Scoping exercise to only examine records for specific illegality markers

The scoping exercise into illegal birth registrations is restricted to only examining records for specific markers which might indicate illegality.

A number of interim reports relating to the investigation show that the review is looking at a sample of just over 1% of records held by Tusla and the Adoption Authority of Ireland (AAI) and is not looking for evidence of illegal adoptions. Instead, records are being compared against a set list of 24 labels or "markers" which might indicate an illegal birth registration has occurred.

Adoption campaigners have repeatedly said that the review would be largely cosmetic in nature if it was confined to searching for markers rather than a forensic examination of records for all forms of illegal adoption.

They have also stressed that - as illegal registrations were usually carried out to circumvent adoption law - it is unlikely that adoption agencies signposted that fact using markers or labels in any systematic way.

Other forms of illegal adoption include cases of falsified or questionable consents, where the mother consenting was a minor; adoptions granted in the absence of birth certificates of any kind; and in the case of children whose parents were married and instances of correct birth registrations which resulted in illegal adoptions.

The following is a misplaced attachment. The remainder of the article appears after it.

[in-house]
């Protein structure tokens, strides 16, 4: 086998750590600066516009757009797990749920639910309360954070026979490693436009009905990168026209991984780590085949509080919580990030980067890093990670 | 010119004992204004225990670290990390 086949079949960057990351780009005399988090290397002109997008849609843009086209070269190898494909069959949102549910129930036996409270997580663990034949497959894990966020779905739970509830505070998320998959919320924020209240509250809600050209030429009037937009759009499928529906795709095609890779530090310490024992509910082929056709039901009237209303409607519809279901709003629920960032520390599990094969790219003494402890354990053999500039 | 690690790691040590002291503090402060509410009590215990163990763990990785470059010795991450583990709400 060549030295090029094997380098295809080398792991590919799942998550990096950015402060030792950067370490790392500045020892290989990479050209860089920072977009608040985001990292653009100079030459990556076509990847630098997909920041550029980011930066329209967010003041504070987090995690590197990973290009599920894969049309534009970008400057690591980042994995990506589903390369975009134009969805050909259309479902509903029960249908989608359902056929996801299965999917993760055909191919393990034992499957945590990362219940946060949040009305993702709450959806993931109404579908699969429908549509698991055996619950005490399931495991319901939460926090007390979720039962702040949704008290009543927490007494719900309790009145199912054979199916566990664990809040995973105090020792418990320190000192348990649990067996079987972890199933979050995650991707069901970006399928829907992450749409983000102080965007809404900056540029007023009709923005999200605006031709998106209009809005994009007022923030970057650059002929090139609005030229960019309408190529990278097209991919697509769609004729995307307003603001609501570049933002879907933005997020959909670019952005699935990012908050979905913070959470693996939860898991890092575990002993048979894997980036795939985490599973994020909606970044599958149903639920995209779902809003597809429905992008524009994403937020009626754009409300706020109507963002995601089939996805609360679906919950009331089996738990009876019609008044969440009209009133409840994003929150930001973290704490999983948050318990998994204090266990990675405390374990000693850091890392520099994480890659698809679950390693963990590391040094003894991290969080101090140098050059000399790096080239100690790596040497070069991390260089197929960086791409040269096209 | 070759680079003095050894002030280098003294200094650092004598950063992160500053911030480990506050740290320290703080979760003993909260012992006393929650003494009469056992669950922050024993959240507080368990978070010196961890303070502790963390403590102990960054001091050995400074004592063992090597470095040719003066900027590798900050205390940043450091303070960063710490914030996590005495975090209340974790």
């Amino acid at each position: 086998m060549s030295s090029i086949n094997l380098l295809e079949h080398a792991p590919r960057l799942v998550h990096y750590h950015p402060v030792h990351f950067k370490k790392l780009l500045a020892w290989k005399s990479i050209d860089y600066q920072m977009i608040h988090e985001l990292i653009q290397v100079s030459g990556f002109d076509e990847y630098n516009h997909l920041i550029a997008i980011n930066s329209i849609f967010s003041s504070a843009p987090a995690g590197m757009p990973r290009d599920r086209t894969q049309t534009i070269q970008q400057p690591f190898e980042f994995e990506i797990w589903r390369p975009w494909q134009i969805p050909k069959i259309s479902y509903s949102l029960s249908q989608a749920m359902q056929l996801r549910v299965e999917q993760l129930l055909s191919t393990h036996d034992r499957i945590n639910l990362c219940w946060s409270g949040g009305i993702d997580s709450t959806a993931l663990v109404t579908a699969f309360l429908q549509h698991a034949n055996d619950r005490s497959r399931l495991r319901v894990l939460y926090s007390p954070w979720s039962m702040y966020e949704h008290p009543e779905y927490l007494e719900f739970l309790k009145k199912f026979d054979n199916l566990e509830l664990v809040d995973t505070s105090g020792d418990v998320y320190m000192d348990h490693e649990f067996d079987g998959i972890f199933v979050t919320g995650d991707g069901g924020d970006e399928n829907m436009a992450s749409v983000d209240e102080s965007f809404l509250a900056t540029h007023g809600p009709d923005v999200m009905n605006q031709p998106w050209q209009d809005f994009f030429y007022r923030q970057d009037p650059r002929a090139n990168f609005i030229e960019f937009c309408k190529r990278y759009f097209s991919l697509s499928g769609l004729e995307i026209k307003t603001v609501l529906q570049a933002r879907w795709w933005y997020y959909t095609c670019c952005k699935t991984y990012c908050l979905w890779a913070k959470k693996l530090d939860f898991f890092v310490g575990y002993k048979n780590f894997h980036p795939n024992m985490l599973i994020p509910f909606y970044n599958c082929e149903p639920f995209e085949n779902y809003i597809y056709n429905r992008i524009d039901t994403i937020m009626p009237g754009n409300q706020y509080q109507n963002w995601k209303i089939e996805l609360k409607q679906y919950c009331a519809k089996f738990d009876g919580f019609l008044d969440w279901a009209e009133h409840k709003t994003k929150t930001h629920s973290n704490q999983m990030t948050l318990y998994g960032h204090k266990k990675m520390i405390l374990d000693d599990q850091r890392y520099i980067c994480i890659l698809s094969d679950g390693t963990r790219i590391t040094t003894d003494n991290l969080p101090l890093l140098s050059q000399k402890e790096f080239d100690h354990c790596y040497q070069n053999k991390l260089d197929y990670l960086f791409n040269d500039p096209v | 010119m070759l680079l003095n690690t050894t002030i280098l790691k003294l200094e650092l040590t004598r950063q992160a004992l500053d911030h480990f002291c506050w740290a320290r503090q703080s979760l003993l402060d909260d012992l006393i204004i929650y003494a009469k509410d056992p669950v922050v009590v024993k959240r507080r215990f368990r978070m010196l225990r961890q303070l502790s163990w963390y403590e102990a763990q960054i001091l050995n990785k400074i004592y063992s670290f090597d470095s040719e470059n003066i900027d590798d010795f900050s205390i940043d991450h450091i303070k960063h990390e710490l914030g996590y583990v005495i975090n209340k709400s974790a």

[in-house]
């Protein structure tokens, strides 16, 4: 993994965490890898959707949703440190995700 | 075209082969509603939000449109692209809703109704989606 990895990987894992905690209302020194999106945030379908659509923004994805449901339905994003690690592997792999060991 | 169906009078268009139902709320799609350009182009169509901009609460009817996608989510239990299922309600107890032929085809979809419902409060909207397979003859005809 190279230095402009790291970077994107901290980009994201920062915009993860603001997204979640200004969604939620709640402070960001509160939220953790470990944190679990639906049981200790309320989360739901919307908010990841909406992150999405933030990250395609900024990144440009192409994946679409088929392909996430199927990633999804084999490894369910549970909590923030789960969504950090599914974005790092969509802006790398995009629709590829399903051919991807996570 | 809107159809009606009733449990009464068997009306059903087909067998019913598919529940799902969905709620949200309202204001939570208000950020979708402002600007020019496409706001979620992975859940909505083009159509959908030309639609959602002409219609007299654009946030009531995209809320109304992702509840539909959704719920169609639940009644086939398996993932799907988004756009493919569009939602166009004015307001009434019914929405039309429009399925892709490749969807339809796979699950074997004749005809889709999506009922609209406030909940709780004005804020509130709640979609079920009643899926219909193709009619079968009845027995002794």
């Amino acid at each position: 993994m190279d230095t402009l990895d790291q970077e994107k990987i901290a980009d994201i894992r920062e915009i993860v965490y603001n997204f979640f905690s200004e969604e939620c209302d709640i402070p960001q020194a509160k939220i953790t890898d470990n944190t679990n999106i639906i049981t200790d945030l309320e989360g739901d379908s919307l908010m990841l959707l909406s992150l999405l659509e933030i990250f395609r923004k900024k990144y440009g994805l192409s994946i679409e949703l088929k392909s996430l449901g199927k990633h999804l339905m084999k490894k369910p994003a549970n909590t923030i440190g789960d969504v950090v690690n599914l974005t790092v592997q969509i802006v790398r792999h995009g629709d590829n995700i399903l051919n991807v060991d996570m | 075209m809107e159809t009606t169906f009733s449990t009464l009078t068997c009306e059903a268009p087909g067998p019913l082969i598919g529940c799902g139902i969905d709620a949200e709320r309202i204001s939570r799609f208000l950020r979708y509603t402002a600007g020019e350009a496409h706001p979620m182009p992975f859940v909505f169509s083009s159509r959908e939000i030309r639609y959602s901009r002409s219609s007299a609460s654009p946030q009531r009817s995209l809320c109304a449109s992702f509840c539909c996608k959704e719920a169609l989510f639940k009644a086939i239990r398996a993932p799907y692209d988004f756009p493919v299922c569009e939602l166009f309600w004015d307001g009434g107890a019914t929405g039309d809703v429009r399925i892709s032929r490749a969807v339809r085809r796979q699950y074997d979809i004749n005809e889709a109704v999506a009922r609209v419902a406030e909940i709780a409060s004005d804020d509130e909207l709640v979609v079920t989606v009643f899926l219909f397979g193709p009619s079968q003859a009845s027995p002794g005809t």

The scoping exercise was announced by children's minister Katherine Zappone last May following the discovery by Tusla of 126 cases in which births were illegally registered between 1946 and 1969 in the records of the former St Patrick’s Guild adoption agency. Some of these records were marked "adopted from birth". The records transferred to the agency in 2016.

The review is being led by independent reviewer, Marion Reynolds, and involves the AAI and Tusla.

The Department of Children and Youth Affairs (DCYA) had previously declined to reveal the sample size of the 150,000 records to be examined as part of the review or the methodology involved.

The interim reports of the independent reviewer, recently placed on the DCYA website, reveal that, of the 30,000 records held by the AAI, 4,351 across five adoption agencies were identified as "relevant to the review". A total of 459 were then examined for markers.

Of the 70,000 records held by Tusla, a total of 1,082 records are being examined across 20 adoption societies, six nursing homes and five regions where children were boarded out prior to adoption becoming legal in 1952.

In total, the review will examine just 1,541 or 1.5% of the more than 100,000 records held by Tusla and the AAI.

It has also emerged that the report is set to be delayed again - for the third time. Just days after Ms Zappone told the Dáil on March 28 she expected to receive the report before Easter, Ms Reynolds informed the DCYA on April 1 that the report would be available to the DCYA "for a factual accuracy check before the end of May 2019".

This date is dependant on the AAI and Tusla reports being completed by the end of April. Ms Zappone will receive the report after this check has been completed.

The final report was initially due in October of last year. However, in September Ms Zappone said the report had been delayed until mid-December due to it being a “very complex" task and issues that had arisen "in relation to data protection and GDPR”.

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